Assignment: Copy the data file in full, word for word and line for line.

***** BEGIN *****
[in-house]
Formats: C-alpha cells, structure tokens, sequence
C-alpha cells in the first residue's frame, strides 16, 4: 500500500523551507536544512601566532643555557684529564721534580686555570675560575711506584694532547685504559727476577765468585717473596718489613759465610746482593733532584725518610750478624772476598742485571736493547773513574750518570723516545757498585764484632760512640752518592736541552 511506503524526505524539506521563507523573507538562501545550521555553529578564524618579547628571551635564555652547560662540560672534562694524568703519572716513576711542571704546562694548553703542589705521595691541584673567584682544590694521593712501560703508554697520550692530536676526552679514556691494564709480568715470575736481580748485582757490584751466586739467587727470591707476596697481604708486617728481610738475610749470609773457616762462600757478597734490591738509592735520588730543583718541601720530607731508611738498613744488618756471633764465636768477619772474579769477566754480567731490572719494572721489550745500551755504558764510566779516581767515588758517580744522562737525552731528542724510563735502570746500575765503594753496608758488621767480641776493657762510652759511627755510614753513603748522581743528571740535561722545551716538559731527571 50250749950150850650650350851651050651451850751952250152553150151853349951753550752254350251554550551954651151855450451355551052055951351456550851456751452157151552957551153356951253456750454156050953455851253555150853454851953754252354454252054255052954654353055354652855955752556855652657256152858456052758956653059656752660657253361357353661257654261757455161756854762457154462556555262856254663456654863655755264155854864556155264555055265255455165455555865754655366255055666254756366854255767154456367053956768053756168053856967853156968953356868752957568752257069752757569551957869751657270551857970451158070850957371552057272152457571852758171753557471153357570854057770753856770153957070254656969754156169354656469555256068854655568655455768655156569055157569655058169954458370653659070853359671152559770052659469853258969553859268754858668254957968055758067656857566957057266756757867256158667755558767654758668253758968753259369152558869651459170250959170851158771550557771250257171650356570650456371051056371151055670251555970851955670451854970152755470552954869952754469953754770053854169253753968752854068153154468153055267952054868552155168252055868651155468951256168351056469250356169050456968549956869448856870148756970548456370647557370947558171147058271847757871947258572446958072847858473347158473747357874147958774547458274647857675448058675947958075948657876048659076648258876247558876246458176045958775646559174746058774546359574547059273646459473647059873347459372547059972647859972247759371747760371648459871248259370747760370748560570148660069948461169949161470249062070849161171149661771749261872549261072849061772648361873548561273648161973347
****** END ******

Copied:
[in-house]
Formats: C-alpha cells, structure tokens, sequence
C-alpha cells in the first residue's frame, strides 16, 4: 500500500523551507536544512601566532643555557684529564721534580686555570675560575711506584694532547685504559727476577765468585717473596718489613759465610746482593733532584725518610750478624772476598742485571736493547773513574750518570723516545757498585764484632760512640752518592736541552 511506503524526505524539506521563507523573507538562501545550521555553529578564524618579547628571551635564555652547560662540560672534562694524568703519572716513576711542571704546562694548553703542589705521595691541584673567584682544590694521593712501560703508554697520550692530536676526552679514556691494564709480568715470575736481580748485582757490584751466586739467587727470591707476596697481604708486617728481610738475610749470609773457616762462600757478597734490591738509592735520588730543583718541601720530607731508611738498613744488618756471633764465636768477619772474579769477566754480567731490572719494572721489550745500551755504558764510566779516581767515588758517580744522562737525552731528542724510563735502570746500575765503594753496608758488621767480641776493657762510652759511627755510614753513603748522581743528571740535561722545551716538559731527571 50250749950150850650650350851651050651451850751952250152553150151853349951753550752254350251554550551954651151855450451355551052055951351456550851456751452157151552957551153356951253456750454156050953455851253555150853454851953754252354454252054255052954654353055354652855955752556855652657256152858456052758956653059656752660657253361357353661257654261757455161756854762457154462556555262856254663456654863655755264155854864556155264555055265255455165455555865754655366255055666254756366854255767154456367053956768053756168053856967853156968953356868752957568752257069752757569551957869751657270551857970451158070850957371552057272152457571852758171753557471153357570854057770753856770153957070254656969754156169354656469555256068854655568655455768655156569055157569655058169954458370653659070853359671152559770052659469853258969553859268754858668254957968055758067656857566957057266756757867256158667755558767654758668253758968753259369152558869651459170250959170851158771550557771250257171650356570650456371051056371151055670251555970851955670451854970152755470552954869952754469953754770053854169253753968752854068153154468153055267952054868552155168252055868651155468951256168351056469250356169050456968549956869448856870148756970548456370647557370947558171147058271847757871947258572446958072847858473347158473747357874147958774547458274647857675448058675947958075948657876048659076648258876247558876246458176045958775646559174746058774546359574547059273646459473647059873347459372547059972647859972247759371747760371648459871248259370747760370748560570148660069948461169949161470249062070849161171149661771749261872549261072849061772648361873548561273648161973347